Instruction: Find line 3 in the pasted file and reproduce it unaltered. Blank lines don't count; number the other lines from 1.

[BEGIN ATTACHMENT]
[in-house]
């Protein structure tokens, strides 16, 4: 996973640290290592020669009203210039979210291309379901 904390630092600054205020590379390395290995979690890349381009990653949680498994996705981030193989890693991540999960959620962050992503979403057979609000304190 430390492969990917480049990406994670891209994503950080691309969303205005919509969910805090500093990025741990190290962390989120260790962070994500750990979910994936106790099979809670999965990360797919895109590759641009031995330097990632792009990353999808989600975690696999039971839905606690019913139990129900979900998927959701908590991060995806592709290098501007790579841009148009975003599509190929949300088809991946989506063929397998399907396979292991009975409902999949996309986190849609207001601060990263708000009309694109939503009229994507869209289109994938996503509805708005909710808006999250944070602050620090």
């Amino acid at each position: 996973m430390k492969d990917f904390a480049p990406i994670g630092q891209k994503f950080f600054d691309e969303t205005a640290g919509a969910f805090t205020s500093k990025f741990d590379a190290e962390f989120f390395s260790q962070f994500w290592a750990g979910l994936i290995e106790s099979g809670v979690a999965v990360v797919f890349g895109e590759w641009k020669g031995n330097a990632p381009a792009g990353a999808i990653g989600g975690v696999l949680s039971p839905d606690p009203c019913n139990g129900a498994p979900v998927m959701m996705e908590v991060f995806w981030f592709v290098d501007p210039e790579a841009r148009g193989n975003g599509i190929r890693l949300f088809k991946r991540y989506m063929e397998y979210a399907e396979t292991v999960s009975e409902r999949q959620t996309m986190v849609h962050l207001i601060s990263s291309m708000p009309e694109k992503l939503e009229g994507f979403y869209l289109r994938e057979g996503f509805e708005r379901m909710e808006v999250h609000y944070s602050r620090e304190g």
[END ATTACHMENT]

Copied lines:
């Amino acid at each position: 996973m430390k492969d990917f904390a480049p990406i994670g630092q891209k994503f950080f600054d691309e969303t205005a640290g919509a969910f805090t205020s500093k990025f741990d590379a190290e962390f989120f390395s260790q962070f994500w290592a750990g979910l994936i290995e106790s099979g809670v979690a999965v990360v797919f890349g895109e590759w641009k020669g031995n330097a990632p381009a792009g990353a999808i990653g989600g975690v696999l949680s039971p839905d606690p009203c019913n139990g129900a498994p979900v998927m959701m996705e908590v991060f995806w981030f592709v290098d501007p210039e790579a841009r148009g193989n975003g599509i190929r890693l949300f088809k991946r991540y989506m063929e397998y979210a399907e396979t292991v999960s009975e409902r999949q959620t996309m986190v849609h962050l207001i601060s990263s291309m708000p009309e694109k992503l939503e009229g994507f979403y869209l289109r994938e057979g996503f509805e708005r379901m909710e808006v999250h609000y944070s602050r620090e304190g």